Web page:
The research project is called DieGem – which stands for Diversity and Community Development – and was supported by IWT-Flanders under Grant [IWT/120022/SBO] between 2013 and 2016. I am grateful to the DieGem research team, in particular Joke Vandenabeele, Nick Schuermans, Maarten Loopmans and Thomas Swerts, for the joint development of the conceptual framework underlying the research project. More information can be found on the following website: http://www.solidariteitdiversiteit.be/diegem_en.php.
The full case stury report is available (only in Dutch) here: http://www.solidariteitdiversiteit.be/uploads/docs/cases/springdef.pdf
The full case stury report is available (only in Dutch) here: http://www.solidariteitdiversiteit.be/praktijkenbank.php?case=18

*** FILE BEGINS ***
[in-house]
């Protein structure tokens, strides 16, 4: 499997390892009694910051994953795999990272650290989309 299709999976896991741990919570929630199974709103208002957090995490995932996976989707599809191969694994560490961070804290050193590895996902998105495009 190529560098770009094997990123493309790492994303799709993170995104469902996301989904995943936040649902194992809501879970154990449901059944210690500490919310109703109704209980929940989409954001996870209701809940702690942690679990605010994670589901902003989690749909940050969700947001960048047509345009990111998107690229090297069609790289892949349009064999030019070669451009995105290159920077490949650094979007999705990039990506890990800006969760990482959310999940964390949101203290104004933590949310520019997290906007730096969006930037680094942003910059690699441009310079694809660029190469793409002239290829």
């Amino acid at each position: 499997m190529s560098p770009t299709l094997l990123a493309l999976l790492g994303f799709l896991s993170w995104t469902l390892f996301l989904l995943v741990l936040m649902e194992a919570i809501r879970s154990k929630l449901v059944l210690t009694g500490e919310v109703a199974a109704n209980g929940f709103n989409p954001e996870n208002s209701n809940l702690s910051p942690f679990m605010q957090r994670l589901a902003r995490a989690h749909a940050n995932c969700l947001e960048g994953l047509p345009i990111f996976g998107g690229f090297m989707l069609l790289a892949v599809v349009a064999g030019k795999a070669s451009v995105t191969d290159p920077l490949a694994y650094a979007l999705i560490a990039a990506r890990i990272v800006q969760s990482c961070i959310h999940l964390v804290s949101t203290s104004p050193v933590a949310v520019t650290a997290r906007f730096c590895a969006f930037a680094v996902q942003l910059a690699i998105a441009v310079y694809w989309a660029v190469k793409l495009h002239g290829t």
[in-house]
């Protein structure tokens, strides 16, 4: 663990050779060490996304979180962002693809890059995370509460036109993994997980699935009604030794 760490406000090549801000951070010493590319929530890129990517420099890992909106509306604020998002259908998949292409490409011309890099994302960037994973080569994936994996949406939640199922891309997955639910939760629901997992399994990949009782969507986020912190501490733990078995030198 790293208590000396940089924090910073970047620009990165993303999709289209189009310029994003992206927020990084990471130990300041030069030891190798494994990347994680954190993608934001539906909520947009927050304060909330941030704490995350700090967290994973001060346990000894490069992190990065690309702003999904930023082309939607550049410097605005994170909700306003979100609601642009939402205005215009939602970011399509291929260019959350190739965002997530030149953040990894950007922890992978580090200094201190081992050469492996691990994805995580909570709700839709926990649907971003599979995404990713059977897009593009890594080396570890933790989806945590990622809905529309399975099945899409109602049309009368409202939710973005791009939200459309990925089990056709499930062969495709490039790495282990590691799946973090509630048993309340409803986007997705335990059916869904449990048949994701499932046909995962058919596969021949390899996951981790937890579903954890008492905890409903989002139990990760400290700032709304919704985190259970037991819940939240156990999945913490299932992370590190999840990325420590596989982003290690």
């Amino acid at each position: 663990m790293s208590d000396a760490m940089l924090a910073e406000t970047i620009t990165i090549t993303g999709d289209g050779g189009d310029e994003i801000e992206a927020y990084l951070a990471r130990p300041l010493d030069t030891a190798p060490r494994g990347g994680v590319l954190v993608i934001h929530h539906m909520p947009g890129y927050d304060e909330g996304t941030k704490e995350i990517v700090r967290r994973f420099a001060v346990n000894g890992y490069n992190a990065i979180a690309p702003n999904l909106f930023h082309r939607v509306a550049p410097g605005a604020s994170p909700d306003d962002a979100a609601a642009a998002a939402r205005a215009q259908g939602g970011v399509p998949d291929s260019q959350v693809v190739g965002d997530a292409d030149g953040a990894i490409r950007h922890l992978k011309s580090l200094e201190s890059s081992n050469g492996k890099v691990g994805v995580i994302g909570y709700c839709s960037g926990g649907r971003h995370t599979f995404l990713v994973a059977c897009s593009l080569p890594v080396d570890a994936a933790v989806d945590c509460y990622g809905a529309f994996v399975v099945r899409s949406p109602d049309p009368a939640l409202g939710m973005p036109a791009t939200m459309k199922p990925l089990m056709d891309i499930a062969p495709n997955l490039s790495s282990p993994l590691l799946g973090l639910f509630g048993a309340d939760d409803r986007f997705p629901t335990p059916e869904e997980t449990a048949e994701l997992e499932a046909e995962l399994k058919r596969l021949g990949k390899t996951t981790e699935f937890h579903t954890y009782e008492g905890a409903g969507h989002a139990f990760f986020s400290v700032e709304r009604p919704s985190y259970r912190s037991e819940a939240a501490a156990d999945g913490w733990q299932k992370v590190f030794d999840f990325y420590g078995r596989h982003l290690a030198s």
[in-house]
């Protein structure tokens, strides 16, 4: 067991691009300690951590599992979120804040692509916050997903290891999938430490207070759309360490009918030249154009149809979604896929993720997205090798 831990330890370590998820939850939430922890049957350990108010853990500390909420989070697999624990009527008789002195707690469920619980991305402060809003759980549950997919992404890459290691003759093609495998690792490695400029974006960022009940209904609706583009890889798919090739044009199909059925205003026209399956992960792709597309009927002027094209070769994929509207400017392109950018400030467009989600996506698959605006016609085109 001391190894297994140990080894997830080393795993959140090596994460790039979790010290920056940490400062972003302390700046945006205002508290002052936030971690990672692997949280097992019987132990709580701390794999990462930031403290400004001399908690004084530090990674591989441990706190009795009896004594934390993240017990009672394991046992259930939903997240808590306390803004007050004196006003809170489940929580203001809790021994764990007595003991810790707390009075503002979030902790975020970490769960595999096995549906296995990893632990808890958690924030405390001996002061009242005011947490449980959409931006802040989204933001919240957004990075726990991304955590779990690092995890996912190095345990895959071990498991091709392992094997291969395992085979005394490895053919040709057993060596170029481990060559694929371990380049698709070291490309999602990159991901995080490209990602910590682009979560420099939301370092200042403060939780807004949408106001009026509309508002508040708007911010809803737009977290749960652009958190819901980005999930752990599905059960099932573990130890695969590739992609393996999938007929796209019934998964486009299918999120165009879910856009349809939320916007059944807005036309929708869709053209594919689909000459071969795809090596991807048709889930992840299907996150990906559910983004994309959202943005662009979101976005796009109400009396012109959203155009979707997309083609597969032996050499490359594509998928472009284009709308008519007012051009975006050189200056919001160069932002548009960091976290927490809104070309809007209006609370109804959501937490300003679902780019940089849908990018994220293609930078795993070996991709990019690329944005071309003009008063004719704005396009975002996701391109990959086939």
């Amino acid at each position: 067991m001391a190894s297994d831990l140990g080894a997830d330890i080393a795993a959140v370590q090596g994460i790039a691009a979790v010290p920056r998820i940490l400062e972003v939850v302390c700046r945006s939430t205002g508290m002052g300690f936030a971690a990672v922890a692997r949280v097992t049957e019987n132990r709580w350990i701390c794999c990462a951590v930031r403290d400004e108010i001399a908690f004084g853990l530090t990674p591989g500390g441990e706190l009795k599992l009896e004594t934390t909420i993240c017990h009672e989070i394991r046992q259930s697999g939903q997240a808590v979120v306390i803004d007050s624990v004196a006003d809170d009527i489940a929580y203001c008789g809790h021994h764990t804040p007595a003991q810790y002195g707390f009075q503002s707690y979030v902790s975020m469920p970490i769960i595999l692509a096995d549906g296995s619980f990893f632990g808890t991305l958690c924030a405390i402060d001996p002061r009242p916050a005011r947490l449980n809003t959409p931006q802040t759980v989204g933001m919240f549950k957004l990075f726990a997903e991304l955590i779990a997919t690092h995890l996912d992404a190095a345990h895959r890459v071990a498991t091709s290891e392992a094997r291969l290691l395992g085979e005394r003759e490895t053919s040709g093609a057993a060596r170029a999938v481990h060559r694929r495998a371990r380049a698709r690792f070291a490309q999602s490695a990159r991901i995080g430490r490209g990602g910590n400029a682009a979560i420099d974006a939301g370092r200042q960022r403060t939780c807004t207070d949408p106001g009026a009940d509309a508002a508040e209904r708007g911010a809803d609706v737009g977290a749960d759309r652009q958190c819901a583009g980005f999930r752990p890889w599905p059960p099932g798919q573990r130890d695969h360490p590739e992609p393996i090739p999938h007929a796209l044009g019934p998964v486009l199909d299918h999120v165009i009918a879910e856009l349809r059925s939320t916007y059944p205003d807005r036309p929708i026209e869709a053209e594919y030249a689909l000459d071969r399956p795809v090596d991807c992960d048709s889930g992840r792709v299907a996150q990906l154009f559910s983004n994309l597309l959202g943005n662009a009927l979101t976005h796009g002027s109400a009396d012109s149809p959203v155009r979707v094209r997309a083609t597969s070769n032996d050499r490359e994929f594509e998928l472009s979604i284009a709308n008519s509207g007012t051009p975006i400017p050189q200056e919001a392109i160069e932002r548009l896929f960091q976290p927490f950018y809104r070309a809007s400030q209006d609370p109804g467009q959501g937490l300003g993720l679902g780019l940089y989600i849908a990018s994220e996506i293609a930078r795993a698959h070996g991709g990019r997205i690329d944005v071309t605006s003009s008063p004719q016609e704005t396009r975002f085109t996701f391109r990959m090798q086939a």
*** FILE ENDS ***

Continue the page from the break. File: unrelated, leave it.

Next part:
The full case study report is available (only in Dutch) here: http://www.solidariteitdiversiteit.be/uploads/docs/cases/rapport_leeggoed_vdef.pdf
The full case study report is available (only in Dutch) here: http://www.solidariteitdiversiteit.be/uploads/docs/cases/towerns07042016.pdf
The full case study report is available (only in Dutch) here: http://www.solidariteitdiversiteit.be/uploads/docs/cases/rapport_hivset.pdf
The full case study report is available (only in Dutch) here: http://www.solidariteitdiversiteit.be/uploads/docs/cases/rapportage_chiro_definitief.pdf
SO conceived and wrote this article. Whenever the article draws on case study work carried out by researchers other than the author of this article, this is acknowledged with a bibliographic reference (see also footnote 1). The author read and approved the final manuscript.
The author declares that he has no competing interest.